15. #15
    Boolit Grand Master GhostHawk's Avatar
    Join Date
    Mar 2014
    Location
    Fargo ND
    Posts
    5,358
    Ideally it should almost be Zen like. No thoughts, your just "doing" Don't have to think about it, its all muscle memory. When the leads hot you sit down and start casting, first thing you know your tired or the pots empty.

    The other thing, don't sweat the small stuff. They all shoot. You want to sort 20 of the most perfect ones for hunting, fine.
    But I stopped weighing mine years ago.

    Consistent alloy does help, find a routine that works for you and makes good bullets and let it flow.

  16. #16
    Moderator



    JonB_in_Glencoe's Avatar
    Join Date
    Mar 2010
    Location
    Land of 10,000 Lakes
    Posts
    13,042
    Here is a fairly good run down. But mostly, Practice makes perfect.

    http://castboolits.gunloads.com/show...stency-applied
    ~~~~~~~~~~~~~~
    “If someone has a gun and is trying to kill you, it would be reasonable to shoot back with your own gun.”
    ― The Dalai Lama, Seattle Times, May 2001

  17. #17
    Boolit Man DCB's Avatar
    Join Date
    Oct 2016
    Location
    Ohio
    Posts
    78
    Thanks for all the comments.
    I tried some pressure fills today and they were pretty good. I discarded the first few cast from the mold. the temp was around 740*. I should have my new pot on Tuesday, Its 25#.. The lee I am using is a 10# pot and the temp changes goes Up after about 25 or so castings and the flow changes as well.
    Dave
    Edit
    (I changed down to up. I was pretty tired when I posted this)
    Last edited by DCB; 03-21-2020 at 08:44 AM.

  18. #18
    Moderator



    JonB_in_Glencoe's Avatar
    Join Date
    Mar 2010
    Location
    Land of 10,000 Lakes
    Posts
    13,042
    I had one of those Lee 10 lb pots, I could never get use to, for just the reasons you mention.
    ~~~~~~~~~~~~~~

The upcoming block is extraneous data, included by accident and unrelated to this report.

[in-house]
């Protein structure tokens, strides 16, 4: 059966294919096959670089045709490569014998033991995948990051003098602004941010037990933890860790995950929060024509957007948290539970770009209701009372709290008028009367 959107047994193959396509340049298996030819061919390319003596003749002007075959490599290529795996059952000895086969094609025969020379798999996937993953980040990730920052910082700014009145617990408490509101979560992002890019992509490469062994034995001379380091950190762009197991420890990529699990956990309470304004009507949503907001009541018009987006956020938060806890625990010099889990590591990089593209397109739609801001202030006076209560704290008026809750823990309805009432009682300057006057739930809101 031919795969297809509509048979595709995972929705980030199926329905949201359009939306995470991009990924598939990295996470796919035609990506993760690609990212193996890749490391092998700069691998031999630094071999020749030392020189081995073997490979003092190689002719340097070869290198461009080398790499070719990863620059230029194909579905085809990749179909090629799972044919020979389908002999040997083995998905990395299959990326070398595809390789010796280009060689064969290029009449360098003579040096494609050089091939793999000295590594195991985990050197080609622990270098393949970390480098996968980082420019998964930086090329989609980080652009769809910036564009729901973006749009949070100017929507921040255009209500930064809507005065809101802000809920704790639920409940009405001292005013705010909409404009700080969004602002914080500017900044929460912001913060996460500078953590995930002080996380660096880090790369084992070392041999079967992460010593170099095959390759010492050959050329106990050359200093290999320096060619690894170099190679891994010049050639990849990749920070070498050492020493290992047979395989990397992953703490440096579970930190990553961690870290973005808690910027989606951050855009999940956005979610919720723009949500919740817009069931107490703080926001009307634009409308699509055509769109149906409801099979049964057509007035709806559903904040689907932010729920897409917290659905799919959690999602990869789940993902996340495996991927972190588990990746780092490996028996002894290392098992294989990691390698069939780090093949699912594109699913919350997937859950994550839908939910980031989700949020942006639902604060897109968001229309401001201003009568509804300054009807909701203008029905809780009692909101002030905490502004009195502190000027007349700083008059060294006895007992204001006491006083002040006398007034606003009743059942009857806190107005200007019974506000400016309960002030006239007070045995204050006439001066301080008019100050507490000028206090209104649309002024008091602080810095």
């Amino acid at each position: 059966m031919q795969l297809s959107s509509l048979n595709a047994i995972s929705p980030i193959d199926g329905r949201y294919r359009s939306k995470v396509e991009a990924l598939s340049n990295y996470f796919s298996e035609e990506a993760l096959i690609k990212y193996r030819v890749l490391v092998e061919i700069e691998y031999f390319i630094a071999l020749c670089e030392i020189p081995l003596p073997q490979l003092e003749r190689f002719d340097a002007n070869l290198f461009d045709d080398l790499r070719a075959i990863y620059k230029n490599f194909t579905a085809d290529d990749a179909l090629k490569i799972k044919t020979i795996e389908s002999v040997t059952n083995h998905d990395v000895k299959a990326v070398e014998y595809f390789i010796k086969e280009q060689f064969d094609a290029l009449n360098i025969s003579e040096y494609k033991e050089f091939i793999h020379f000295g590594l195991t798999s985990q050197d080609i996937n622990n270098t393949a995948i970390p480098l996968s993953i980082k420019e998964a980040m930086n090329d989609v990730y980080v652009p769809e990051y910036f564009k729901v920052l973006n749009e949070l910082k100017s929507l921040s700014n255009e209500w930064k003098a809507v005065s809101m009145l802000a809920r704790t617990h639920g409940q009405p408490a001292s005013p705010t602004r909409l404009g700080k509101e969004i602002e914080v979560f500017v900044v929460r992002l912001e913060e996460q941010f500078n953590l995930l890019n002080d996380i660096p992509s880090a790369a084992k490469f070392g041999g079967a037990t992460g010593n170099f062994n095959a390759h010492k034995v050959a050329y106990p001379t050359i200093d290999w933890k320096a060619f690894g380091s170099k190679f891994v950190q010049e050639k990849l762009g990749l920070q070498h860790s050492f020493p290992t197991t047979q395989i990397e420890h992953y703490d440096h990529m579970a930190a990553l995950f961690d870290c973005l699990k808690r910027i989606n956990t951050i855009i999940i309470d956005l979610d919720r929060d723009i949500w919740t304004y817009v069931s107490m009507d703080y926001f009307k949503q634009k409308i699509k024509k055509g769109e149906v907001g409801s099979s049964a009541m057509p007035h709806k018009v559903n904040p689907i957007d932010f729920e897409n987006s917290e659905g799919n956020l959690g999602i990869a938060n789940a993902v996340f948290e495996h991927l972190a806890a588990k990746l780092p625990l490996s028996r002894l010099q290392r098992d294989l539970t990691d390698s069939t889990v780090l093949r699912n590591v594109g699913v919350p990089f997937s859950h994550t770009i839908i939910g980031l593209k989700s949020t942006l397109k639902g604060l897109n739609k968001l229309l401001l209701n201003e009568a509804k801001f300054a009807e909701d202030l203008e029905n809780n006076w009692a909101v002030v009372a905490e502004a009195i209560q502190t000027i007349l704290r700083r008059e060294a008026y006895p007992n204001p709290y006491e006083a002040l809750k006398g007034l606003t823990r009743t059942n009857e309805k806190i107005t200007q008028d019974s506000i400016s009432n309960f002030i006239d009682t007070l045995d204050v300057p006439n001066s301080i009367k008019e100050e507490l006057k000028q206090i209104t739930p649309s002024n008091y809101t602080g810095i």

“If someone has a gun and is trying to kill you, it would be reasonable to shoot back with your own gun.”
    ― The Dalai Lama, Seattle Times, May 2001

  19. #19
    Boolit Buddy
    DHDeal's Avatar
    Join Date
    Aug 2016
    Location
    South Carolina
    Posts
    355
    I shoot for 750°, use consistent alloys, pressure cast using an old RCBS ladle with the spout opened up, I cast fast and use a pot that'll hold approximately 50 pounds. I do this regardless if I'm casting 550 grain BPCR bullets or using a 4 gang MP 32 caliber mold.

    I've found that when the bullets start to get slightly frosty the bullets will be as perfect as I can get them.

  20. #20
    Boolit Master


    Join Date
    Jan 2009
    Location
    Lenore, WV
    Posts
    2,363
    I cast for .45 acp , .38 Spec. and 9mm. The things that improved my casting the most are a PID and a hot plate.
    Things that help are pouring directly into the sprue plate hole (get the lead into the mold quickly).
    Keep the pot over 1/2 full. Again the lead flows quicker out of pot when the pot is full. I preheat the mold on a hot plate. I turn the mold and heat the sprue plate right before I start casting. I pour a generous sprue.
    A cold sprue plate will cause the base of the bullet to be rounded.
    The most important part of a cast bullet is the base and the corner between the side and base of the hullet.
    I shoot NRA bullseye pistol. Last year I cast up some 200g. SWC. I culled the obvious rejects. I then picked 10 of the worst bullets I could find.
    I ransom rested the 10 worst bullets. They grouped into 3" CTC. I average about 2 to 2 1/4" @50 yards. The best group I have shot with my cast is -1 1/2" @ 50 yards. So bullet base is somewhat critical . Some say it is more pronounced in their experience.
    This is for target loads in a pistol. Rifle loads may be more critical.

Page 1 of 2 12 LastLast

Posting Permissions

  • You may not post new threads
  • You may not post replies
  • You may not post attachments
  • You may not edit your posts
  •  
Abbreviations used in Reloading

BP Bronze Point IMR Improved Military Rifle PTD Pointed
BR Bench Rest M Magnum RN Round Nose
BT Boat Tail PL Power-Lokt SP Soft Point
C Compressed Charge PR Primer SPCL Soft Point "Core-Lokt"
HP Hollow Point PSPCL Pointed Soft Point "Core Lokt" C.O.L. Cartridge Overall Length
PSP Pointed Soft Point Spz Spitzer Point SBT Spitzer Boat Tail
LRN Lead Round Nose LWC Lead Wad Cutter LSWC Lead Semi Wad Cutter
GC Gas Check